NOTE: Whether code owner approvals are sticky across patch sets depends on the definition of the required label. If the label definition has copy rules enabled so that votes are sticky across patch sets, then also the code owner approvals which are based on these votes will be sticky.

NOTE: Whether code owners can approve their own changes depends of the definition of the required label. If the label definition has ignoreSelfApproval enabled, code owner approvals of the patch set uploader are ignored.

NOTE: Code owner approvals are always applied on the whole change / patch set and count for all files in the change / patch set. It is not possible to approve individual files only. This means code owners should always review all files in the change / patch set before applying their approval. E.g. it is discouraged to only review the owned files, since the set of owned files can change if OWNERS files in the destination branch are changed after the approval has been applied.

Code owner override

Usually some privileged users, such as sheriffs, are allowed to override the code owner approval check to make changes submittable, even if code owner approvals for some or all files are missing.

Overrides are intended to be used in emergency cases only. What qualifies as an emergency depends on the project. Usually overrides are used when changes need to be submitted quickly to address an urgent production issue and there is no time to await all required code owner approvals.

A code owner override is applied by voting on the change. Which label/vote counts as code owner override depends on the configuration.

NOTE: It's possible that overrides are disabled for a project.

Code owner Suggestion

As a change owner, you need to request code owner approvals for the files that are modified in the change, so that your change can become submittable. This is done by selecting a code owner for each of the files and adding them as reviewer to the change. To help you with this task, Gerrit suggests you suitable code owners for the files in the change and lets you pick which of them should be added as reviewers (how this looks in the UI is shown in the intro page).

When suggesting code owners for a file, Gerrit filters out code owners that:

  • are inactive
  • are not visible to you (according to accounts.visibility setting),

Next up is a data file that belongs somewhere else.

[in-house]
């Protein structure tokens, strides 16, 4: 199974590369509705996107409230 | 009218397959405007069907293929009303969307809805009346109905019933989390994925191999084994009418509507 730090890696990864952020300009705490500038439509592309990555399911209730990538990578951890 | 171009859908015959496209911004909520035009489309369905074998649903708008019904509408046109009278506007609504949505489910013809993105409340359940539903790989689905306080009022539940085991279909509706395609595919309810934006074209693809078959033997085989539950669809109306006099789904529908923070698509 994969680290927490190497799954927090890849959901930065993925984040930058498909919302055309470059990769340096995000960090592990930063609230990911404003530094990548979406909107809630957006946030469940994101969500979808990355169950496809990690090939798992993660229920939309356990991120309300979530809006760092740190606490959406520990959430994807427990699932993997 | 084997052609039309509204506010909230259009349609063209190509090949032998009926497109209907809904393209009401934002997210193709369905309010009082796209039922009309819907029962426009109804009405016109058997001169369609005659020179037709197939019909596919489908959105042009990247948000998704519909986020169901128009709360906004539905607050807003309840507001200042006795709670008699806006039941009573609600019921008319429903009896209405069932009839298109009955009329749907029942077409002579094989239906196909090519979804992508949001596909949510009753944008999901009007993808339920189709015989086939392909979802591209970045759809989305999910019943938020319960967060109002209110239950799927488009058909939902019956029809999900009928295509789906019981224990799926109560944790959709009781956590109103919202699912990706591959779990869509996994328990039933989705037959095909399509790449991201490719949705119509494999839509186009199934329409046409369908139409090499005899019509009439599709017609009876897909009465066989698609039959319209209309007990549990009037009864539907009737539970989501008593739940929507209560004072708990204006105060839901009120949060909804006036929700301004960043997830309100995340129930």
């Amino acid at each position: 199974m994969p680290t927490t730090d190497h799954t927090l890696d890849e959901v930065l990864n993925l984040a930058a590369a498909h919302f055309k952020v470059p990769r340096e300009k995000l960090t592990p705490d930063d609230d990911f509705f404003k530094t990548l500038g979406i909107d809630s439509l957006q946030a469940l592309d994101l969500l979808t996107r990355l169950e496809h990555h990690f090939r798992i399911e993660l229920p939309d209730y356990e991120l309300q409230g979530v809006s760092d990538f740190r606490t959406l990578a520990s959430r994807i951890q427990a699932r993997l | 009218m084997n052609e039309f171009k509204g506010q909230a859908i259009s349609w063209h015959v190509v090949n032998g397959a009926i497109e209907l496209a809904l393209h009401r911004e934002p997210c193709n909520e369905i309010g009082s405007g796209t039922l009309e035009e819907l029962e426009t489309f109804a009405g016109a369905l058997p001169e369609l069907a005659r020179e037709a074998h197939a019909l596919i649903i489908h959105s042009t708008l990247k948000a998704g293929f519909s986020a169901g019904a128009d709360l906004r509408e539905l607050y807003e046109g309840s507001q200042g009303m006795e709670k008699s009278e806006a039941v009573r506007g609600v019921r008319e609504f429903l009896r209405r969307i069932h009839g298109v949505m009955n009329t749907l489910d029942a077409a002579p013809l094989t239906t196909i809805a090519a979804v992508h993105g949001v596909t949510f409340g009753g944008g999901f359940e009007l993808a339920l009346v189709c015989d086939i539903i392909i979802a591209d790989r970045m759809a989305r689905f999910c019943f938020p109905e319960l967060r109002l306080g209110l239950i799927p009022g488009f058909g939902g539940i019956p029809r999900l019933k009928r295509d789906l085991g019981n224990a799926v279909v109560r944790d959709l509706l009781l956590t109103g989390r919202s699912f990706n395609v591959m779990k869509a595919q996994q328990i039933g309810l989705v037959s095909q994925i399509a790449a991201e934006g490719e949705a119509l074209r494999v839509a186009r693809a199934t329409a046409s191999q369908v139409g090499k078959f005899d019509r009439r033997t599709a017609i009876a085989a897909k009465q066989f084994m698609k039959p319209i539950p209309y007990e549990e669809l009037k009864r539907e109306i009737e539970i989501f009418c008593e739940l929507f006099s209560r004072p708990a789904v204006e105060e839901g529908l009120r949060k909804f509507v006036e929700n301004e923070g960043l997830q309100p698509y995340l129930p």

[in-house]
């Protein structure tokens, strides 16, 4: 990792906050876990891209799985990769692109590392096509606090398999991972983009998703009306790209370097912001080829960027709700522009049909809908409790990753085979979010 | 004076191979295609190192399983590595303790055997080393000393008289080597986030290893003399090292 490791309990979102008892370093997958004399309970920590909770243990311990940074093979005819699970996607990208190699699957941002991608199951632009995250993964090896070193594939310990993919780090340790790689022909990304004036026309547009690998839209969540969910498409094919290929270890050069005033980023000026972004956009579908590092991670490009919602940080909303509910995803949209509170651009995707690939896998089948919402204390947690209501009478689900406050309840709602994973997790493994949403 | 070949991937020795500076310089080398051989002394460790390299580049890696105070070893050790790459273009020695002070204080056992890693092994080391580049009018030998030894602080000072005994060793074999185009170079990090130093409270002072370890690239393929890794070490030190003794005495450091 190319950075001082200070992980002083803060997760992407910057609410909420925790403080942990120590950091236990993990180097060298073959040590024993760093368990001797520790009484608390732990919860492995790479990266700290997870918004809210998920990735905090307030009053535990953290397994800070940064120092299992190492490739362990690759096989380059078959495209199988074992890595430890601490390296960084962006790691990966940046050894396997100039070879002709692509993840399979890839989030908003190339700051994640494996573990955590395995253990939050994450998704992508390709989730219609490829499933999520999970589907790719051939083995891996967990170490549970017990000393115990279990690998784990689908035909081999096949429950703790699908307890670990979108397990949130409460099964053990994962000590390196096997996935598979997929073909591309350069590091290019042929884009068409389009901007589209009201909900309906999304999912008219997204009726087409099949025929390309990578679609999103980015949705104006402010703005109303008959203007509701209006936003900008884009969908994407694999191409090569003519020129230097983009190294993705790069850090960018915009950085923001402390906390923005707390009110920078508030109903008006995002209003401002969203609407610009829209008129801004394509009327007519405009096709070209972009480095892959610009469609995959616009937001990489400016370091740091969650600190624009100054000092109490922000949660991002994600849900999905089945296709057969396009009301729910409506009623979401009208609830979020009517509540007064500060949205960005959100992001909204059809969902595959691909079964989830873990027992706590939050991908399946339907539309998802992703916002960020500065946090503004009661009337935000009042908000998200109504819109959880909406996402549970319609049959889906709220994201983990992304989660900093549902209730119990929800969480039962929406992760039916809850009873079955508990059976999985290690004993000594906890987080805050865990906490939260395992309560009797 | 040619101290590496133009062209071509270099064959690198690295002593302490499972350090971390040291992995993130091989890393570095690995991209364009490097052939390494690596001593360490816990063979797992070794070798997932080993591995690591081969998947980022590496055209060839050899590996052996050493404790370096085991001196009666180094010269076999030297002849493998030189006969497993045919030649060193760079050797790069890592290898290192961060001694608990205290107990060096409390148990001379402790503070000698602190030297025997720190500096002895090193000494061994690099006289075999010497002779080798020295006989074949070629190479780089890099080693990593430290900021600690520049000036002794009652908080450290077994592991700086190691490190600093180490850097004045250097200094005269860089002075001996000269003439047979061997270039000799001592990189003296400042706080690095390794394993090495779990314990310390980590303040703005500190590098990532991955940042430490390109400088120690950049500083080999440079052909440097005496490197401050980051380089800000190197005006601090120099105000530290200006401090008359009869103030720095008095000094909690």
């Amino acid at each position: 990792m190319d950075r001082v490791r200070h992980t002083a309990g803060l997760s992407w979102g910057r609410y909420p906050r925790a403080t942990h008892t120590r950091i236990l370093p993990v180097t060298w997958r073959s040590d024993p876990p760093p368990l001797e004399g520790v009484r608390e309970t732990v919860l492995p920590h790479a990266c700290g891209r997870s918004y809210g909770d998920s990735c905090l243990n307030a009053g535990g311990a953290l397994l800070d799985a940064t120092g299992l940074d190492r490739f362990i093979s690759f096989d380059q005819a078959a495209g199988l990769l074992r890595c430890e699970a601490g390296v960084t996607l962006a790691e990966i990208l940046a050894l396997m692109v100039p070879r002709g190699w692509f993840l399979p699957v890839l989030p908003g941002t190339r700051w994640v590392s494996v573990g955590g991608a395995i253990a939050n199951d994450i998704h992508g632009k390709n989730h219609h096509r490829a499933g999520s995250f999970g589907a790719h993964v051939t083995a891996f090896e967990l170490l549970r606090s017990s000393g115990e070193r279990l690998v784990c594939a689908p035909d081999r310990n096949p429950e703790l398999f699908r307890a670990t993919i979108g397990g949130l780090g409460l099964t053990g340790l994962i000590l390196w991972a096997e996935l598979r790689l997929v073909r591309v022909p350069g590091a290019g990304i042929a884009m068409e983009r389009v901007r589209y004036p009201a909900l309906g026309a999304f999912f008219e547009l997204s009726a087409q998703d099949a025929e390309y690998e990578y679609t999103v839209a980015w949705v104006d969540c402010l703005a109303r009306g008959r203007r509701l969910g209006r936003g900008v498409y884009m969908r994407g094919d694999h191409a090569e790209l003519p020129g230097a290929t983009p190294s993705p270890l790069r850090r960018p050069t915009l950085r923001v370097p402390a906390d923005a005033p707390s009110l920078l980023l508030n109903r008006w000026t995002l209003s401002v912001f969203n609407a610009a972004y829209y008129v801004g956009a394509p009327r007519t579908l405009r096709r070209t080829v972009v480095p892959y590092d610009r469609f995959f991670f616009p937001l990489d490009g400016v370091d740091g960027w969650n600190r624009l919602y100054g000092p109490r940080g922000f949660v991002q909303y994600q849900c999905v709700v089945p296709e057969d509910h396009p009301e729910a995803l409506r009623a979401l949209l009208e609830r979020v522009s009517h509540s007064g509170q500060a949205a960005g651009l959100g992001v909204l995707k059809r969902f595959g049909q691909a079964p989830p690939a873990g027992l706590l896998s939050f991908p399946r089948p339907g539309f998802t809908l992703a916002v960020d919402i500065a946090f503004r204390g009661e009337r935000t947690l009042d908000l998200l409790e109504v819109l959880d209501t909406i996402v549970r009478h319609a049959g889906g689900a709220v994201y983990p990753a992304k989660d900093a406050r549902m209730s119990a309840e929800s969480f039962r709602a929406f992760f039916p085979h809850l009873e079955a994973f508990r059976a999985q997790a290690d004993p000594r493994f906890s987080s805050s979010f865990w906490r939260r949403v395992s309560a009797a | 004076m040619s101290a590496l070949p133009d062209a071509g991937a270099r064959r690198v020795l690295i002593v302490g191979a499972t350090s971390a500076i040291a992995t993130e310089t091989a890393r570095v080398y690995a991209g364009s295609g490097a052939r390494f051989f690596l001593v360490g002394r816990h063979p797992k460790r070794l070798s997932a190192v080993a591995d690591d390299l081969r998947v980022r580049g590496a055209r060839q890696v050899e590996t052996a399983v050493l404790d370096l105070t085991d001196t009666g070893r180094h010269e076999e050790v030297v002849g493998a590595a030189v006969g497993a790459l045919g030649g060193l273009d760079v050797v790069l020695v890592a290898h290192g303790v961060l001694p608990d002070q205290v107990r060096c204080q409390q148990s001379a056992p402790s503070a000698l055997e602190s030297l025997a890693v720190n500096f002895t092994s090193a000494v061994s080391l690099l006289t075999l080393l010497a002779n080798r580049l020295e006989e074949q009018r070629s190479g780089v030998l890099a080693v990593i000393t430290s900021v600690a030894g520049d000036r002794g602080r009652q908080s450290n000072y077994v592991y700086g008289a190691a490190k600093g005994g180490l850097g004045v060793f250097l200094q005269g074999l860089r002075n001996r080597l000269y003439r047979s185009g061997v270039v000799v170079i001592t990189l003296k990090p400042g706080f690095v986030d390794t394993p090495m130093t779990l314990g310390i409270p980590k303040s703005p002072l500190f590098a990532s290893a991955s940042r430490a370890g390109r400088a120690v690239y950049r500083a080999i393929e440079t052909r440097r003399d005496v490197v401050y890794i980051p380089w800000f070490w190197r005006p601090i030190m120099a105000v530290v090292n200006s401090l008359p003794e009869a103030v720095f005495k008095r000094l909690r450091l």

• are referenced by non-visible secondary emails
  • are not resolvable (emails for which no Gerrit account exists)
  • are ambiguous (the same email is assigned to multiple accounts)
  • are referenced by an email with a disallowed domain (see allowedEmailDomain configuration)
  • do not have read access to the destination branch of the change
  • are service users (members of the Service Users group)

The suggested code owners are sorted by score, so that the best suitable code owners appear first. The following criteria are taken into account for computing the score:

  • The distance of the code owner config file that defines the code owner from the owned path.
    The smaller the distance the better we consider the code owner as reviewer/approver for the path.

How to submit changes with files that have no code owners?

If the code owners functionality is enabled, all touched files require an approval from a code owner. If files are touched for which no code owners are defined, the change can only be submitted with an approval of a fallback code owner (if configured) or with a code owner override. Please note that fallback code owners are not included in the code owner suggestion.


A rename is treated as a deletion at the old path and a creation at the new path. This is why for files that are renamed, Gerrit requires a code owner approval for the old and the new path of the files (also see code owner approval section).

When files/folders get renamed, their code owner configuration should stay intact. Renaming a file/folder should normally not result in a situation where the code owner configuration for this file/folder no longer applies, because it was renamed.